Contesting a Marital Agreement

Jacobs Berger Contesting a Marital Agreement in Morris County, NJ

Contesting a Marital Agreement

Like any other form of contract, marital agreements must adhere to a certain set of standards to be considered legally enforceable in New Jersey. In particular, marital agreements require specific actions to be taken by both parties before and during the drafting process. It is important to understand that only certain terms can be written into marital agreements, when participants may contest agreements, and the differences between contesting and modifying existing marital agreements.

The marital agreement contestation attorneys of Jacobs Berger have extensive experience helping our clients draft, enforce, modify, and contest marital agreements in Morris County towns including Madison, Randolph, Morristown, Denville, Dover, Rockaway, East Hanover, and all of Northern New Jersey. Our firm sees every case we take as an opportunity to help secure a solid foundation for the future of our clients and their families. We take pride in offering dynamic and multidimensional legal solutions to best serve our clients’ individual needs.

Call our office today to discuss your existing marital agreement and the potential to have it contested or modified in a comprehensive and confidential case assessment with one of our qualified and experienced attorneys.

Marital Agreement Lawyers Identify Un-Enforceable Terms of Marital Agreements

Before getting into the specifics of how to contest marital agreements, our Madison marital agreement lawyers will first review your existing agreement to see if any terms are unenforceable by nature. There are two primary reasons why the terms of a marital agreement may be considered unenforceable:

Terms including predetermination of child support or child custody – within marital agreements such as prenuptial and postnuptial agreements, terms may not include future considerations for child support or child custody. This is due to the New Jersey courts reserving the rights to rule on such matters based on the best interests of the children, not based on the wishes of the parents. Certain types of marital agreements between unmarried parents may address these topics, but must stick to present-day arrangements.

Terms which are considered “unconscionable” – most agreements can be thrown out if the conditions are inherently unfair, grossly imbalanced, or otherwise unlawfully one-sided. Such terms are considered unconscionable.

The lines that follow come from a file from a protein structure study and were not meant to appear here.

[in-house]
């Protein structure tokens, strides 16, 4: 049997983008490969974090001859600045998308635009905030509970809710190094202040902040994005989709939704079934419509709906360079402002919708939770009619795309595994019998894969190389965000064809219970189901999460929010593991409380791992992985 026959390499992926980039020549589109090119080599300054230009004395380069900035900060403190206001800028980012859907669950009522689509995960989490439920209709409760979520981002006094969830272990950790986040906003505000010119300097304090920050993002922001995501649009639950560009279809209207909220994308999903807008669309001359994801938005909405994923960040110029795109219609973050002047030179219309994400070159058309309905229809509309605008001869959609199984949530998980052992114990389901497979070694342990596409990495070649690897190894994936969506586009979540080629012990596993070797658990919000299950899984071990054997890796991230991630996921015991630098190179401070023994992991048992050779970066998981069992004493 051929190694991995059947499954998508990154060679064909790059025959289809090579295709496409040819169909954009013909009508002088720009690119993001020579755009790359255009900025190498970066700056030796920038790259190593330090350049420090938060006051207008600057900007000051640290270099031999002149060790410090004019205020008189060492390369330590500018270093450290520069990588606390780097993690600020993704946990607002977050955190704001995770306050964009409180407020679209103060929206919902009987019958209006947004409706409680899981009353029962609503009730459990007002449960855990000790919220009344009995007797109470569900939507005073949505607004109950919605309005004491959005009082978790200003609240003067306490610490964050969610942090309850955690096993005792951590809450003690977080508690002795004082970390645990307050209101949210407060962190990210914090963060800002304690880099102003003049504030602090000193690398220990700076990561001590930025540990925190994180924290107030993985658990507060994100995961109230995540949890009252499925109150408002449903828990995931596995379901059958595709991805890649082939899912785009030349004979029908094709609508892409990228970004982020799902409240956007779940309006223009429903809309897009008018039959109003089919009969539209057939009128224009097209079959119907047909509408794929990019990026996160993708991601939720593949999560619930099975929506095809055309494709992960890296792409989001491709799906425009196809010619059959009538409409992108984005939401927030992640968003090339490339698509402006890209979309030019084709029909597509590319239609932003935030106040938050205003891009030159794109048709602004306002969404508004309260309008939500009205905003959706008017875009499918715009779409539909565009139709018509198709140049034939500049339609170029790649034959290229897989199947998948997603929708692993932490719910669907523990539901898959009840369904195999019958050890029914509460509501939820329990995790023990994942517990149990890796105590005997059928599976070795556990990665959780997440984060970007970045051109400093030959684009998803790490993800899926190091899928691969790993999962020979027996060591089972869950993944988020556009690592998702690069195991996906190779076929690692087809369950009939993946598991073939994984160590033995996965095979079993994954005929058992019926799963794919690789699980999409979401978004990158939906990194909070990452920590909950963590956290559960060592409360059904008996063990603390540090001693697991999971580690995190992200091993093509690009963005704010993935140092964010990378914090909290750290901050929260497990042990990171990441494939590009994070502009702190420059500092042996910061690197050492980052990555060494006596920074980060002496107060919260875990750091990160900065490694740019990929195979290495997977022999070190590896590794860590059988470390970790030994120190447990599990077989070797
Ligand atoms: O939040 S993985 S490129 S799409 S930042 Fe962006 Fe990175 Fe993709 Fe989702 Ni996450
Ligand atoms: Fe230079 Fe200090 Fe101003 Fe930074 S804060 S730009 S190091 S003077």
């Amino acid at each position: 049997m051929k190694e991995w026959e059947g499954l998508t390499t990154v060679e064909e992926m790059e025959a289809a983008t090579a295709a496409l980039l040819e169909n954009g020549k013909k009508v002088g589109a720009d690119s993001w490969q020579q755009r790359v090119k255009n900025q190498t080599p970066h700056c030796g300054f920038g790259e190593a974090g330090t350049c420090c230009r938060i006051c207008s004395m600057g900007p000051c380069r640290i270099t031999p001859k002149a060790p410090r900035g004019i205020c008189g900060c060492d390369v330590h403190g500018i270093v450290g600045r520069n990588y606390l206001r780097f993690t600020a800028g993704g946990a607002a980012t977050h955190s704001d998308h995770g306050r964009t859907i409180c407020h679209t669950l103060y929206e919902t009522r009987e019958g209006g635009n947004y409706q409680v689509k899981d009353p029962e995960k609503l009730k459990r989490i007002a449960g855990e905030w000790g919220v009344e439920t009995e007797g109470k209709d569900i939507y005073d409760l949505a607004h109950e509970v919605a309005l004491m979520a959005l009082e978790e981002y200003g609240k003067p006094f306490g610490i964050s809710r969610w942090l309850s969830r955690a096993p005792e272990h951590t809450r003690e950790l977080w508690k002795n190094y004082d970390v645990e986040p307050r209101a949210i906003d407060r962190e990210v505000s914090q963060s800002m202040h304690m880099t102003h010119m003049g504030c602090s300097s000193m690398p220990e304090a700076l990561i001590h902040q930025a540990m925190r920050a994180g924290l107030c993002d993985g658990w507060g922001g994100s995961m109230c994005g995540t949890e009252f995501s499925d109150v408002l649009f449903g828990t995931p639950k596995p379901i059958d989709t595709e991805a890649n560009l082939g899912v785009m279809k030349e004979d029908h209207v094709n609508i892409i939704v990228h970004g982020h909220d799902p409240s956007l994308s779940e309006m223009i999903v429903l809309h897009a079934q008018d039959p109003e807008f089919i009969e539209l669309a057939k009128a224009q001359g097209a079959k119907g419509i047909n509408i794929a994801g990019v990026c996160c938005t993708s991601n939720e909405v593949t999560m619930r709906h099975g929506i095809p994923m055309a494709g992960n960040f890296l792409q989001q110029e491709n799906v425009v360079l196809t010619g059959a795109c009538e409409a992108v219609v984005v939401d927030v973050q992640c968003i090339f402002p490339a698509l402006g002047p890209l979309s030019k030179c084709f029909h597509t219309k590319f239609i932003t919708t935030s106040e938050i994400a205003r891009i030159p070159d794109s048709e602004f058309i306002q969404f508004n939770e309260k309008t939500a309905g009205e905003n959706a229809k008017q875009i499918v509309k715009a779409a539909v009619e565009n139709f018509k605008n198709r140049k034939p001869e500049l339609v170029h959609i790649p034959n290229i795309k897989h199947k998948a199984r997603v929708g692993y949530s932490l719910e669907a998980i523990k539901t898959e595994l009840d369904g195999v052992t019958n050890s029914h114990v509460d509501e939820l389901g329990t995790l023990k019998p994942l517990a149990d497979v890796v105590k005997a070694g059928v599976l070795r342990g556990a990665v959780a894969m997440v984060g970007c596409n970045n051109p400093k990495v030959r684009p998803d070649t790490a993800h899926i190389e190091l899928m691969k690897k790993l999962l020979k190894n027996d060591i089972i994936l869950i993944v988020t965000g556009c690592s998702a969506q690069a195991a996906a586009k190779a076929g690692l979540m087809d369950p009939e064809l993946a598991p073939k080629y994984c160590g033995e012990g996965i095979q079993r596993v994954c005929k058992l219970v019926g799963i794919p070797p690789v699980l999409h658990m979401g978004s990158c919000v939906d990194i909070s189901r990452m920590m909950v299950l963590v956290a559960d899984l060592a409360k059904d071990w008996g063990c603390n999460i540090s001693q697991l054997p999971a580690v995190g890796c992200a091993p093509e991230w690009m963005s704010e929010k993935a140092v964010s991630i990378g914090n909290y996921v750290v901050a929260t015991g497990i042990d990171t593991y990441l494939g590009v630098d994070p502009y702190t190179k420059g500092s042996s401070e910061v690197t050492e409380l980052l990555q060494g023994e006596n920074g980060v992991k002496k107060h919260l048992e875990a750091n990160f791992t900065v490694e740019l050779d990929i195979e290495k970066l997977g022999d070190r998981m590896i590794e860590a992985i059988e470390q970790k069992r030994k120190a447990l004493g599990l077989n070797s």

Grounds for Contesting Marital Agreements

Agreements which are considered “marital” and may fall under this category include prenuptial agreements, postnuptial agreements, cohabitation agreementspalimony agreements, and reconciliation agreements. Our Randolph marital agreement attorneys may be able to contest your marital agreement if any of the following is true:

  • Both parties were not given ample opportunity to consult with independent legal counsel before signing the agreement
  • One or both parties did not meet with independent counsel and did not expressly waive the right to do so
  • Assets, earnings, owned properties, debts, or other financial considerations were intentionally or unintentionally withheld at the time the marital agreement was signed
  • One or both parties signed the agreement involuntarily
  • One or both parties lacked the mental fitness to sign the agreement with full understanding of the terms therein
  • Terms are unenforceable as per the previous section

The contesting party is responsible for proving that one or more of these situations is true in order to have your agreement dismissed or altered.

What is the Difference Between Contesting and Modifying a Marital Agreement in NJ?

When it comes to New Jersey marital agreements, there are two primary methods by which participants can alter their existing agreements: contestation or modification. While these two may sound very similar, they are in fact quite different.

Contesting a martial agreement entails challenging the legality and/or validity of the agreement in the first place. As discussed above, contestation generally involves proving unlawful terms of an agreement or unlawful circumstances leading to the signing of an agreement.

Modifying a marital agreement is a process by which legally valid agreements may be altered due to a change in circumstance to one or both parties. This can include major illnesses, major financial changes, and much more.

Contact our Marital Agreement Attorneys Today to discuss Contesting or Validating Your Marital Agreement

At Jacobs Berger, our marital agreement contestation attorneys understand that some of our clients find themselves locked up in unfair or unlawful marital agreements and are searching for a way out. We take pride in successfully contesting marital agreements for clients in local Morris County communities and across all of Northern New Jersey. Our attorneys strive to mitigate the emotional and financial stressors of the legal process and take pride in tailoring our services to best fit the individual needs of each client. Our firm is built on the idea that the attorney-client relationship should come above all else.

If you have any questions or concerns regarding the drafting, enforcement, modification, or contestation of a marital agreement, please contact us online or call our Morristown offices by dialing (973) 710-4366 today for a confidential and comprehensive case assessment.